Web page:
Grain will be an “essential commodity” this year during Manitoba’s spring thaw, for the purposes of trucking grain on the province’s minor highways.
The provincial government on Monday announced a “special one-time amendment” to its spring weight restrictions on provincial roads, so as to “enable farmers to be nimble and react quickly to changes in climatic and market conditions” during the current grain freight backlog.
Normally, Manitoba and other provinces impose a spring road restrictions program, limiting the percentage of normal axle weights that trucks (4,500 kg or heavier) may haul on specific routes. Such restrictions usually run during the period when road structure is most at risk of weakening under spring rains and thawing.
This spring only, however, all grain will be considered an “essential commodity” and may be transported at restricted Level 1 weights (that is, 90 per cent of normal axle loading) on all Level 2 highways without a permit, the province said.
Heavy trucks on Level 2 highways are usually limited to 65 per cent of normal axle weights during the spring road restriction period. Exemptions can otherwise be made for commodity grain — that is, grain not destined for seed or livestock feed use — but the exemptions are restrictive and require provincial permits. Exemptions for feed and seed grain are usually equally restrictive, but don’t require permits.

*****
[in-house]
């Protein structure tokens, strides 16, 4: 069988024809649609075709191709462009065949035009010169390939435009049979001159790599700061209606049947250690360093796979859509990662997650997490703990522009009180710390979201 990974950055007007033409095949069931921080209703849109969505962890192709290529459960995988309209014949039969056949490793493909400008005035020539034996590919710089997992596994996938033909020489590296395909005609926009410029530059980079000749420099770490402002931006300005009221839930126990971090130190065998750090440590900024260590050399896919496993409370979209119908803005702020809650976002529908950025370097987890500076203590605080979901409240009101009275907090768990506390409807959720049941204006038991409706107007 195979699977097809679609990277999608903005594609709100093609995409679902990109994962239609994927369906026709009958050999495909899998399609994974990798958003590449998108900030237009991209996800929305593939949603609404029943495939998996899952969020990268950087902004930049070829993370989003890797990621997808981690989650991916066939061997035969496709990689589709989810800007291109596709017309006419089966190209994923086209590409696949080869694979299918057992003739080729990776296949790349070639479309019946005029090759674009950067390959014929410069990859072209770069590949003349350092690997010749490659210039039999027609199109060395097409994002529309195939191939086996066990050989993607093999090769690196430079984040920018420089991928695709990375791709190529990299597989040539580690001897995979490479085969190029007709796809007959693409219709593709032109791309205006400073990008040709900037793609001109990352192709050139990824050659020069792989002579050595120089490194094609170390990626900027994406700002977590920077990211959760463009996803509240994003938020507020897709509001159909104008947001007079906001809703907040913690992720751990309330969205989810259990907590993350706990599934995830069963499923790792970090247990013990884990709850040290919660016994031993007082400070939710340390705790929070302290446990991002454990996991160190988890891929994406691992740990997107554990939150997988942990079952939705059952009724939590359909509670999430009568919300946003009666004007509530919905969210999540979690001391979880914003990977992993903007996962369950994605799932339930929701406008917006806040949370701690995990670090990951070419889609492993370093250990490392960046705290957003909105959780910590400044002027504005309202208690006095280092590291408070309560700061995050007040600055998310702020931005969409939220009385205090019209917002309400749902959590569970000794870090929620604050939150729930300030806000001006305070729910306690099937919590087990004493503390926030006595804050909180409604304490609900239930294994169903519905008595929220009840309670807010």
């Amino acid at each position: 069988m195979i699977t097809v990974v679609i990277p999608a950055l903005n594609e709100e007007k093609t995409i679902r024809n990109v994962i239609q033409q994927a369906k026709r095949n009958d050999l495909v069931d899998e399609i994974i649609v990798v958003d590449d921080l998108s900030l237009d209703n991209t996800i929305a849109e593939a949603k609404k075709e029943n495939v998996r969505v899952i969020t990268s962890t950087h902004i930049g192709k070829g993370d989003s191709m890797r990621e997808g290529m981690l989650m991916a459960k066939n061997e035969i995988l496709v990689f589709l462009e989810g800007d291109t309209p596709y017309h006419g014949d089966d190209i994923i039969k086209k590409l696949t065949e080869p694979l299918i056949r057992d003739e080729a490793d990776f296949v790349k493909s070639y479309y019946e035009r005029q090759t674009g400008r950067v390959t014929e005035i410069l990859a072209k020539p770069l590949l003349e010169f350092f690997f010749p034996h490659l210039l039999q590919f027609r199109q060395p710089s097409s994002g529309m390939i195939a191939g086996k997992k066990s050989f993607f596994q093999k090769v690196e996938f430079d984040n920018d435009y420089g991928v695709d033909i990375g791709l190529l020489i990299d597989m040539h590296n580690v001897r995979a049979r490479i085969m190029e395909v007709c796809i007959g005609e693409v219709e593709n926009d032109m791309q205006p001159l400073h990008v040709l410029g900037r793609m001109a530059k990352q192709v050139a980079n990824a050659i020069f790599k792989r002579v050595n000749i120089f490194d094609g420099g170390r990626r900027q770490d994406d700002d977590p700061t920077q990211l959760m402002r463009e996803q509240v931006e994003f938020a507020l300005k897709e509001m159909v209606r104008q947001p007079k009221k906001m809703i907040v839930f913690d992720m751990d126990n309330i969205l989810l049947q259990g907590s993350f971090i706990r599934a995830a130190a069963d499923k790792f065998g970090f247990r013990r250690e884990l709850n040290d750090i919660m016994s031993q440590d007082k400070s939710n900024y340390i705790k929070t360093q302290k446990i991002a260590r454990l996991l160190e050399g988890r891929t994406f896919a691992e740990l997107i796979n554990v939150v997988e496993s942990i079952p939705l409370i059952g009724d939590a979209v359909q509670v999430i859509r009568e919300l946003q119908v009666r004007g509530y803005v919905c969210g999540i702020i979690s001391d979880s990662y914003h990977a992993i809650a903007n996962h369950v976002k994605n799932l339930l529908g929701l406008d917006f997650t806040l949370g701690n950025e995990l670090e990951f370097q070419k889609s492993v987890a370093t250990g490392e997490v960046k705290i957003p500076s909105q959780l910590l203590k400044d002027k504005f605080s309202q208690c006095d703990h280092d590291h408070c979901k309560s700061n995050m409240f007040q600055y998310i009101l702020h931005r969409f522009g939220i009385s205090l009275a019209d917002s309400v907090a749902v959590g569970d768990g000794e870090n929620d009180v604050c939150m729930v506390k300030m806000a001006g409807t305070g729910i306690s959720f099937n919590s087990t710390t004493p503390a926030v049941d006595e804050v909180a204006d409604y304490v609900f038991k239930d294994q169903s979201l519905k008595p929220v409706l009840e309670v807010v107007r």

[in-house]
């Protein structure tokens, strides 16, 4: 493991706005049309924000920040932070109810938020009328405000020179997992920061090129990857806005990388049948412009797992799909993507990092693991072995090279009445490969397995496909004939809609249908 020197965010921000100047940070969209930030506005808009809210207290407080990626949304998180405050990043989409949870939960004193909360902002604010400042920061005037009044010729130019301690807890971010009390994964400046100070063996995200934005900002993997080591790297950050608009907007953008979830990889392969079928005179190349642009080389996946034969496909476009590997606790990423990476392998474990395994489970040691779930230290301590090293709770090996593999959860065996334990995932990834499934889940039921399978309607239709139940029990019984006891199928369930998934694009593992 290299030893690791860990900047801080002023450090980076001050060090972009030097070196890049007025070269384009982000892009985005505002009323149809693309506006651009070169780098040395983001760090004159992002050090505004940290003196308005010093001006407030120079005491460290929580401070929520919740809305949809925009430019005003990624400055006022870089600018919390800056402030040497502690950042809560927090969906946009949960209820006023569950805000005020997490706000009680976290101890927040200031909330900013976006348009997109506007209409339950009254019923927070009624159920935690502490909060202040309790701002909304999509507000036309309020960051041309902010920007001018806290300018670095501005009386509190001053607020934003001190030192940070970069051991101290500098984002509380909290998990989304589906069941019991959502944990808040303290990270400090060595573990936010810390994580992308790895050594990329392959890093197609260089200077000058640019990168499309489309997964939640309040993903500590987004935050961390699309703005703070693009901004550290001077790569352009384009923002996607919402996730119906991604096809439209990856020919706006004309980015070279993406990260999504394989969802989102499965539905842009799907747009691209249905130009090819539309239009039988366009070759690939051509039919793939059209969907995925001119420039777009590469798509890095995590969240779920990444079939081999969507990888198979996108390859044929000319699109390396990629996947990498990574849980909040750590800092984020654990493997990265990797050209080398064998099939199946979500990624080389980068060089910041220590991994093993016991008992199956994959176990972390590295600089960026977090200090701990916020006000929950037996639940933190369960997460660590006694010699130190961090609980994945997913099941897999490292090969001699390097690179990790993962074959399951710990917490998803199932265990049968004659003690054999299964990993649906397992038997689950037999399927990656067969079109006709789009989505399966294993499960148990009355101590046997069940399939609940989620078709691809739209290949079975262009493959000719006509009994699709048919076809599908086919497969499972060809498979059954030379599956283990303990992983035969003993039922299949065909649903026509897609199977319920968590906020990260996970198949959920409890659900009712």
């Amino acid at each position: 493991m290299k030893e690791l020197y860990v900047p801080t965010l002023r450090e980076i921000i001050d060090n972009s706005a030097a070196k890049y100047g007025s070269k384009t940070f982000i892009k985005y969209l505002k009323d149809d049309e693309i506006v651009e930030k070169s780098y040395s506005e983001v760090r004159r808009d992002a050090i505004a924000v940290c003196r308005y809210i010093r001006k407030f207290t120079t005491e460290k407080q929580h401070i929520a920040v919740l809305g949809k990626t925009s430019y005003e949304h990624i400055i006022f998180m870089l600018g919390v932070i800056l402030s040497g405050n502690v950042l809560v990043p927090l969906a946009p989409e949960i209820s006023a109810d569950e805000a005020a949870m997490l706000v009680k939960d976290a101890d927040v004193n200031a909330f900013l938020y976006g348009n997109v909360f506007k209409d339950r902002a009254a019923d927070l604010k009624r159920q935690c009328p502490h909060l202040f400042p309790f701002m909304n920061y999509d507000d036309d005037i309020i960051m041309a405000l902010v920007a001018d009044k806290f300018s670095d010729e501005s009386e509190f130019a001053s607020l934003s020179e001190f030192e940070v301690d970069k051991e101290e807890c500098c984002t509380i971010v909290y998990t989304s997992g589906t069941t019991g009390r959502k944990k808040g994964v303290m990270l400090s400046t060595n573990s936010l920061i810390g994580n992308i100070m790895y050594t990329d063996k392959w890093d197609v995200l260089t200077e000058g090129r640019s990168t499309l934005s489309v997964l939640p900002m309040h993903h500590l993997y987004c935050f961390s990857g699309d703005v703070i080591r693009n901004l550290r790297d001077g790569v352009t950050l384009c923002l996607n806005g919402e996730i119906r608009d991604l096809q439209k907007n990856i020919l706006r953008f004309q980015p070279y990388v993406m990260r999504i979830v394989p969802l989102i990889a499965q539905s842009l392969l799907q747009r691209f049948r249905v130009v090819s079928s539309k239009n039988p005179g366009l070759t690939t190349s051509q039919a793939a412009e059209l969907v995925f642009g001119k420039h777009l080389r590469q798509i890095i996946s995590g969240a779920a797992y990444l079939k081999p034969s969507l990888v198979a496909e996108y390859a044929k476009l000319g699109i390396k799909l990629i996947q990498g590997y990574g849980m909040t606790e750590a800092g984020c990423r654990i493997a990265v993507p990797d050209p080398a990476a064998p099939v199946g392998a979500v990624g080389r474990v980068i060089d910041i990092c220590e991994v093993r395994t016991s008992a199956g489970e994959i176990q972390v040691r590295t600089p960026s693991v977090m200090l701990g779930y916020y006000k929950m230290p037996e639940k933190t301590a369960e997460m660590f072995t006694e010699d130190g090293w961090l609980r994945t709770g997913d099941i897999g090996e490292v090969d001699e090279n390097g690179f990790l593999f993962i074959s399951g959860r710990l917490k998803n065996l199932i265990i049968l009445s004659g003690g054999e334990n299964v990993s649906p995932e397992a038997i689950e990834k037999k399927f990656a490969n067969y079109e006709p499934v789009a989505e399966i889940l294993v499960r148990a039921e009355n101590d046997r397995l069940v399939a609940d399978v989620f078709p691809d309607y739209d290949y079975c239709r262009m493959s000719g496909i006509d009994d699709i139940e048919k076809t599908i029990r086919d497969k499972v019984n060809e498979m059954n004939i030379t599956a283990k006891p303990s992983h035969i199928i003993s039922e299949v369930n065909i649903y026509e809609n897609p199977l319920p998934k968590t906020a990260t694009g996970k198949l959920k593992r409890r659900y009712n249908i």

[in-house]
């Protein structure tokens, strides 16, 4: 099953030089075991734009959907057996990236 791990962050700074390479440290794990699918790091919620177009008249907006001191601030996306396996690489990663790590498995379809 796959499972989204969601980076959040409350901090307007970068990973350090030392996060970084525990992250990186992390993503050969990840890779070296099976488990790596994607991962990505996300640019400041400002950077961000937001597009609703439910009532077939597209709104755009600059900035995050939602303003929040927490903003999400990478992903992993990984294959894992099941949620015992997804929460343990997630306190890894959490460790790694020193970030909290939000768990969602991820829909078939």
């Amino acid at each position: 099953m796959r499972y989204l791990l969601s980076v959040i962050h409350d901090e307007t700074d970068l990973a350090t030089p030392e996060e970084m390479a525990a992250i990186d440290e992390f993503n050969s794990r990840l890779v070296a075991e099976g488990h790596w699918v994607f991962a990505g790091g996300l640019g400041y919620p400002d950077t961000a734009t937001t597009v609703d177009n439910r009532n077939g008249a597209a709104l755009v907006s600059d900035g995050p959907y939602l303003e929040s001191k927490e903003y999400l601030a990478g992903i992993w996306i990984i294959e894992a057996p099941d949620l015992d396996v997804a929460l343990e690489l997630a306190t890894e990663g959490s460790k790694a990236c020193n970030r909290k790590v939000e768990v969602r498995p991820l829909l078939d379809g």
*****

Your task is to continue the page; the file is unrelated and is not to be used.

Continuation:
Trucks eligible for this spring’s one-time amendment must still comply with all posted weight restrictions on bridges, the province noted.
“Usually the province will wait for the frost to come out of the ground, but for this spring, we are relaxing restrictions for trucks hauling grain,” Infrastructure and Transportation Minister Steve Ashton said Monday in a release.
Given last fall’s bumper crop, periods of extreme cold this winter and a well documented backlog in grain freight, plus Manitoba’s relative distance from port terminals at Canada’s West Coast, grain elevators in the province are operating at 116 per cent of working capacity, up from 112 per cent a week ago, the province said.
On-farm storage on the province’s farms is also overwhelmed, Agriculture Minister Ron Kostyshyn said in a release, with some farmers having to store their grain in “inappropriate, temporary storage” now at risk of degrading and spoiling.
The federal government this month gave Canada’s big two railways four weeks to ramp up weekly grain traffic to 5,500 cars each or face financial penalties of up to $100,000 per day. [Related story]
Noting the resulting cash crunch facing farmers this spring, Doug Chorney, an East Selkirk, Man. farmer and president of Keystone Agricultural Producers, hailed the province’s move, saying “removing the spring road restrictions will help ease the backlog.”
“I want last year’s bumper crop to have the best chance of getting to market so our grain farmers get paid,” Kostyshyn said in the same release.
The province also recently set up an online grain storage listing service, aiming to connect farmers to others who may have available space this spring to store grain. — AGCanada.com Network